Bringing or containing a timely warning or lesson; useful; promoting good health.
Eric Knight, a veteran fund manager whose Knight Vinke investment house is pushing for change at HSBC, raised concerns about banks' ability to work out what is going on in a letter to HSBC's management: "It is salutary to remember that state-of-the-art risk-management systems at leading banks such as UBS, Credit Suisse and Société Générale were unable to prevent the occurrence of substantial unexpected losses, much to the embarrassment of their boards."
Eric Knight, quoted in an article by Jill Treanor, The Guardian, 8 April 2008. Guardian
Though there is much in the novel that is salutary, not least the narrator's depictions of the darkest days of former Dominican dictator Trujillo's reign and the insidious ways in which the regime worked its malign influence on even the most ordinary family, there is also a considerable amount that is shockingly funny.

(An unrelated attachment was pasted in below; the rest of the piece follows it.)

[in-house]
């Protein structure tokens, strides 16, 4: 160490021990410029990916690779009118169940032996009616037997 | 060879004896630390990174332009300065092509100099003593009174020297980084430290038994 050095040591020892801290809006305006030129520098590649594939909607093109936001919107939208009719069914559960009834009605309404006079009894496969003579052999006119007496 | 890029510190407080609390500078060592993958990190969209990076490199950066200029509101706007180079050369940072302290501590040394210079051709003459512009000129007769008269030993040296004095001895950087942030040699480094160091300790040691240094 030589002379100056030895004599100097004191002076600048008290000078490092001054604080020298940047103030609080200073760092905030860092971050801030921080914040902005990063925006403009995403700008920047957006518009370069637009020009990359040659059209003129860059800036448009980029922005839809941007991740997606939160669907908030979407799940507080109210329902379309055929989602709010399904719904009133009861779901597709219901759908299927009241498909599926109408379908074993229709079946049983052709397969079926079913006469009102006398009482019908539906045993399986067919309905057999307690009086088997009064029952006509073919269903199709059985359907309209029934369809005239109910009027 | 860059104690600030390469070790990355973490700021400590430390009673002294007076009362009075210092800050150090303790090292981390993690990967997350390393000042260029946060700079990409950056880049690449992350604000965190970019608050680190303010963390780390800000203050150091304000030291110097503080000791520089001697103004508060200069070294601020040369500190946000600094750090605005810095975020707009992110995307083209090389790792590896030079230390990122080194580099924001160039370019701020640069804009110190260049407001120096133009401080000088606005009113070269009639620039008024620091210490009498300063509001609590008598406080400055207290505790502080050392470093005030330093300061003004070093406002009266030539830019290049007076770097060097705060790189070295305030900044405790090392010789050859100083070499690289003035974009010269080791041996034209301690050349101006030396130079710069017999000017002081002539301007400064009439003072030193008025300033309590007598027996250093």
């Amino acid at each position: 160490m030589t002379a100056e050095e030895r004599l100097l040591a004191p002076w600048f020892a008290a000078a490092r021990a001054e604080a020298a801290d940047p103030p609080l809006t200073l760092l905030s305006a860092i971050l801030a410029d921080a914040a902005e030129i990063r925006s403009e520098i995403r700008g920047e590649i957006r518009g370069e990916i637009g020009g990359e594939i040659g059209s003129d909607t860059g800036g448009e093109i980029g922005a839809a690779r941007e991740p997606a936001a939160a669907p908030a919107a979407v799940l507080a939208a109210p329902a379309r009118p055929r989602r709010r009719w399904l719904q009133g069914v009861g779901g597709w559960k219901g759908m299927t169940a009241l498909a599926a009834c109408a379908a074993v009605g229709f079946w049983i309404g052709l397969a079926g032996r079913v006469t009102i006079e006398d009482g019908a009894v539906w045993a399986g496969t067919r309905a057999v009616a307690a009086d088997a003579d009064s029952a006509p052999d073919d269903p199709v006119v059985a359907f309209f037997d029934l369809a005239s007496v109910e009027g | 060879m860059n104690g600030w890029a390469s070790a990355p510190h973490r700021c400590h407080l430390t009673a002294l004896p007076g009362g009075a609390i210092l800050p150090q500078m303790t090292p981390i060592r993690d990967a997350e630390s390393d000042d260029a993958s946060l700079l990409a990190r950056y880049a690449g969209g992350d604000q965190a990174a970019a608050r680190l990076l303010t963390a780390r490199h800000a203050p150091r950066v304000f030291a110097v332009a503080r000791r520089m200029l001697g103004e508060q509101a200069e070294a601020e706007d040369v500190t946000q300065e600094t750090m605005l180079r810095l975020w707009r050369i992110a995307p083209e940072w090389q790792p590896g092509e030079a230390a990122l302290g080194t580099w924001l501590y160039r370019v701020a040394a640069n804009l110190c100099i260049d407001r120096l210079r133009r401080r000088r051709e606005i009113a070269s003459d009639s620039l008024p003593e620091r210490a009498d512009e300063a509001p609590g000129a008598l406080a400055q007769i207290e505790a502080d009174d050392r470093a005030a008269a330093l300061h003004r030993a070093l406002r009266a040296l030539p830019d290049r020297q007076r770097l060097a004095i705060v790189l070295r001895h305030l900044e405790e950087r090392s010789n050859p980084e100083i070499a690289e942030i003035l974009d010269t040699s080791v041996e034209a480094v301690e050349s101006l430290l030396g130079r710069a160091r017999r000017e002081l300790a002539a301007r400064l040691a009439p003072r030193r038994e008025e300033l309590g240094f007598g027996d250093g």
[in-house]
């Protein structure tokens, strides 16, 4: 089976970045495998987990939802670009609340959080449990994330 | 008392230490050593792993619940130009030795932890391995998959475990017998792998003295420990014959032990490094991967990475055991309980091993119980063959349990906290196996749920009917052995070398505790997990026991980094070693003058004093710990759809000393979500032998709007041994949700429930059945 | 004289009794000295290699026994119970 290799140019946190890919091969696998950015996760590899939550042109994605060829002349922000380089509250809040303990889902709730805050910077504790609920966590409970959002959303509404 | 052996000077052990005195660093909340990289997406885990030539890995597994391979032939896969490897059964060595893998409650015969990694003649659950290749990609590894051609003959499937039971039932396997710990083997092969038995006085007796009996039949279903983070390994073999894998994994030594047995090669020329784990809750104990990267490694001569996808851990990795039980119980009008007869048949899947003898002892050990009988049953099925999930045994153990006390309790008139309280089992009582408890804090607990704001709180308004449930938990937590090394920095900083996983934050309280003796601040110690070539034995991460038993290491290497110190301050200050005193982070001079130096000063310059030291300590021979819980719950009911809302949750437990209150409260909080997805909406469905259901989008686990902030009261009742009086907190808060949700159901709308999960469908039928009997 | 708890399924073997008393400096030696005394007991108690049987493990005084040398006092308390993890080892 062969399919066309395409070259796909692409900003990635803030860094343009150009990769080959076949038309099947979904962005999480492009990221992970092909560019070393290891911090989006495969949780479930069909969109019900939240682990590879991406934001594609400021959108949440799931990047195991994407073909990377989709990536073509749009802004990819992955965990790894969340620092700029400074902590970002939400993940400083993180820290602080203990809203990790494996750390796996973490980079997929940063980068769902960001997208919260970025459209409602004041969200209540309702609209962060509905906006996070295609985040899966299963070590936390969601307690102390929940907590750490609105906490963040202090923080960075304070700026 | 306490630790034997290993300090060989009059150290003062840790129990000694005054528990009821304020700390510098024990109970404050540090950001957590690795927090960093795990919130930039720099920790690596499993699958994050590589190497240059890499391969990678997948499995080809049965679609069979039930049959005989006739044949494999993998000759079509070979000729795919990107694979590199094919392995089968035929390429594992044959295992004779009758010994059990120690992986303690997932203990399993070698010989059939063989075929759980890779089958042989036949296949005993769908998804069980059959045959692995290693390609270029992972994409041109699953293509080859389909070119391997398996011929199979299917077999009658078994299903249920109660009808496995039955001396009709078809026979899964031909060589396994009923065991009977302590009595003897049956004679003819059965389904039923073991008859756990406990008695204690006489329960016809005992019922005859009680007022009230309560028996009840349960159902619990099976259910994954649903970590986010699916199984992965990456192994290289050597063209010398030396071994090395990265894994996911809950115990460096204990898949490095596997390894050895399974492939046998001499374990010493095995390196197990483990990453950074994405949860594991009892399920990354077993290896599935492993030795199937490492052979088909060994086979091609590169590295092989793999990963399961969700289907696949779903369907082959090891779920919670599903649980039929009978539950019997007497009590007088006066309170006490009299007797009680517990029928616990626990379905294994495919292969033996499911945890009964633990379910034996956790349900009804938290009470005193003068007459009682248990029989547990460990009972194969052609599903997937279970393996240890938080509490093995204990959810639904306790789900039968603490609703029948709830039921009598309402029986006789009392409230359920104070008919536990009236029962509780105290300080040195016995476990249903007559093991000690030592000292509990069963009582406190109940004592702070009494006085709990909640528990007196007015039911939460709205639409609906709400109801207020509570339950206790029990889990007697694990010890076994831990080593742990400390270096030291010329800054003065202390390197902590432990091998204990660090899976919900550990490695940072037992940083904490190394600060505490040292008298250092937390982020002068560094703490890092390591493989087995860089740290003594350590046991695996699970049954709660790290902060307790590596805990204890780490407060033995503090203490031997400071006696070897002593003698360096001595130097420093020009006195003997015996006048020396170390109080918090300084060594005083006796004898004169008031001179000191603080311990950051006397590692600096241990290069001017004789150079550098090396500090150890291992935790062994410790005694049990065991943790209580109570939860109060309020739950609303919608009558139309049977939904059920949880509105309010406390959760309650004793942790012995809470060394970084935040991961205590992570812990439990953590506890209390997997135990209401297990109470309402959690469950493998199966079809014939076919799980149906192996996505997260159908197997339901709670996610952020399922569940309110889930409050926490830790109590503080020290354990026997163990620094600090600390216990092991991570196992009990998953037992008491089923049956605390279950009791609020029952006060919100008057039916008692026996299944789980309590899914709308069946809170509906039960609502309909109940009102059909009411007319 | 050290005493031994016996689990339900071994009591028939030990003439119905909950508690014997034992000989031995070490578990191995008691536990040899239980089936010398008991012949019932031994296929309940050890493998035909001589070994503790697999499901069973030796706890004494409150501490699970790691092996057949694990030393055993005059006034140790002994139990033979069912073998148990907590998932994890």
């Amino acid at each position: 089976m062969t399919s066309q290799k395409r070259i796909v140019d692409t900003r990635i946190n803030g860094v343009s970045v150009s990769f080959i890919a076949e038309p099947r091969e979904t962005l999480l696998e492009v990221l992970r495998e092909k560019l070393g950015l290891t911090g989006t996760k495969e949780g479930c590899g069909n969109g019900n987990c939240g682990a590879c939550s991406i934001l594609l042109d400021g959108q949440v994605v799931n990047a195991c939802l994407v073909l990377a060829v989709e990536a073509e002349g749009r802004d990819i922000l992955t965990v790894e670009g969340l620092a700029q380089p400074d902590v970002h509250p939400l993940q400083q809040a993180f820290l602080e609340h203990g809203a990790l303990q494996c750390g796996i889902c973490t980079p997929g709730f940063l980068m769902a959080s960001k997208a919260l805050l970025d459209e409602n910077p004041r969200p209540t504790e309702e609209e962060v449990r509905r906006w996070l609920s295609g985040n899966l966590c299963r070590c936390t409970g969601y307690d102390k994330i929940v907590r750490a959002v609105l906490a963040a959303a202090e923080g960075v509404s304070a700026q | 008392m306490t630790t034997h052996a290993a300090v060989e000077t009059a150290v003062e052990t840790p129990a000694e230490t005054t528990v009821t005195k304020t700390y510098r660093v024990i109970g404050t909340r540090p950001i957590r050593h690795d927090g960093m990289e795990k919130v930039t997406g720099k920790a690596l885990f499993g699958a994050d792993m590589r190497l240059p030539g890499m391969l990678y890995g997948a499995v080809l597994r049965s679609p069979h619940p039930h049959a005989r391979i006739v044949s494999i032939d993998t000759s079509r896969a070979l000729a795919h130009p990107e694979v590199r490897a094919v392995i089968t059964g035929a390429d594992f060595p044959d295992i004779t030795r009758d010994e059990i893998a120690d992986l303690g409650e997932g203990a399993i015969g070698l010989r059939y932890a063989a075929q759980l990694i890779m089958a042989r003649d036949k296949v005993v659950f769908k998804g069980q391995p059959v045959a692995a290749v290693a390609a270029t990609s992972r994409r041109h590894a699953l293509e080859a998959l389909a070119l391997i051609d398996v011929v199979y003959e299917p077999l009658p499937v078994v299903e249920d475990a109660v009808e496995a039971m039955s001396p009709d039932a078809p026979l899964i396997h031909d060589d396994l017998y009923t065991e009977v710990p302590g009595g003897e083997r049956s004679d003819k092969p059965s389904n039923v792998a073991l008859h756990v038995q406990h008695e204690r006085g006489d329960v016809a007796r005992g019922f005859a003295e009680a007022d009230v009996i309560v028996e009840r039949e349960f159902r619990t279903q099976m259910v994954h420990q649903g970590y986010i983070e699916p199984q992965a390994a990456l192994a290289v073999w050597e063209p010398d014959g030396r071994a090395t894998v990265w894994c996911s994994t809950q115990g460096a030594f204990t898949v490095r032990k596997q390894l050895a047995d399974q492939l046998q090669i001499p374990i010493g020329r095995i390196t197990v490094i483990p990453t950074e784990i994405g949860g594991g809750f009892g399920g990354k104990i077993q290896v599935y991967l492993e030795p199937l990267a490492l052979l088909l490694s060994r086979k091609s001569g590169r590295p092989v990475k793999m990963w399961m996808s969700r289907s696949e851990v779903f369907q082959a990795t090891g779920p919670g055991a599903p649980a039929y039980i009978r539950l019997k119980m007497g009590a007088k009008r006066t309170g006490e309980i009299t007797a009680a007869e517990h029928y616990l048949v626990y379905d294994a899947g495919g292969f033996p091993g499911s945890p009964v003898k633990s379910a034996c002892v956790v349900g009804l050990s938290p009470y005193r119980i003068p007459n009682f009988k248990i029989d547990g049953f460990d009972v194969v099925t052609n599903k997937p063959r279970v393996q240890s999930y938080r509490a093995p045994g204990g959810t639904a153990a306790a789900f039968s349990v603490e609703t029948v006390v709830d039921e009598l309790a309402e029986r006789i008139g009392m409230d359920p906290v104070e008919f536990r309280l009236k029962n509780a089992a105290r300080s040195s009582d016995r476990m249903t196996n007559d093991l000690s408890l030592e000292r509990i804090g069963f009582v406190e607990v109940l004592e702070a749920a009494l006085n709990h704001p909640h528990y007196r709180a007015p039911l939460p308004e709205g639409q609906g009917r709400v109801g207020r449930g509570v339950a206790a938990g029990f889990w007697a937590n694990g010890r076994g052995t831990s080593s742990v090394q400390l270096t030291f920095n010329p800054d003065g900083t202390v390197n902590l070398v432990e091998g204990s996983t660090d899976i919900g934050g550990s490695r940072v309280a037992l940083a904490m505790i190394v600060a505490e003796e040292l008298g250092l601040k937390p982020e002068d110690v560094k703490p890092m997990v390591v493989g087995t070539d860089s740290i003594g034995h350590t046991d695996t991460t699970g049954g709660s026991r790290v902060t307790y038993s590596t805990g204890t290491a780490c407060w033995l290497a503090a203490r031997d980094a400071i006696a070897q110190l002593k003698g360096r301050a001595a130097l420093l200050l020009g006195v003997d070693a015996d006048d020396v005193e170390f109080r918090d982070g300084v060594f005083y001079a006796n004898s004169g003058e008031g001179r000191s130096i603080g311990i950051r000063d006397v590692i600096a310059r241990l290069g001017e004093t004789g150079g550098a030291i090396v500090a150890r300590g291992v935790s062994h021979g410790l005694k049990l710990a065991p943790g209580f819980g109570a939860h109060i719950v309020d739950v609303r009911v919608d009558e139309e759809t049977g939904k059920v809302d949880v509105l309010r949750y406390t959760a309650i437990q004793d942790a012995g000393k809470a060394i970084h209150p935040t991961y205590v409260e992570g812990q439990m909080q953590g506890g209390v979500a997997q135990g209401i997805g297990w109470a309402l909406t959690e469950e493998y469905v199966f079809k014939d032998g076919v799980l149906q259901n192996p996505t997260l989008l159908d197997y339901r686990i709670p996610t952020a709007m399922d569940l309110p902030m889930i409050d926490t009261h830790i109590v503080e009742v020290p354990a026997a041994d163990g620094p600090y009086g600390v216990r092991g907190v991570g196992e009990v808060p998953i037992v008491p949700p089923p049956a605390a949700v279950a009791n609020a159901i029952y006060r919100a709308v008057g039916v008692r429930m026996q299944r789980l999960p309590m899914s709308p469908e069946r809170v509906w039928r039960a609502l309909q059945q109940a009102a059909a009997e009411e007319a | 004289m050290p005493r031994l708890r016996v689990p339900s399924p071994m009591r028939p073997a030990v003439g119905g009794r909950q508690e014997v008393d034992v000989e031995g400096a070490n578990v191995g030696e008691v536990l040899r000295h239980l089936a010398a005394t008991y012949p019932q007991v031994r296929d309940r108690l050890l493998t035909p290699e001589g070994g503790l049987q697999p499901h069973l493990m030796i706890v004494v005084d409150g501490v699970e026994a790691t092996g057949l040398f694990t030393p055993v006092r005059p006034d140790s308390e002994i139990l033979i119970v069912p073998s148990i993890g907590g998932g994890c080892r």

Edward Marriott, The Observer, 10 February 2008. Observer
On the other hand, anybody who has forgotten that suspense can co-exist with an unbearable sadness is in for a salutary shock.
From the ecological point of view, it is erroneous to assume that chopping down trees is inherently bad. Thinning can actually have a salutary effect on the forest.
Woody Hochschwender, The New York Times, 2 December 2007. New York Times
Rather, he embodies a contradiction so common that few people even notice it - the idea that altering the body and mind is morally wrong when done with some substances and salutary when done with others.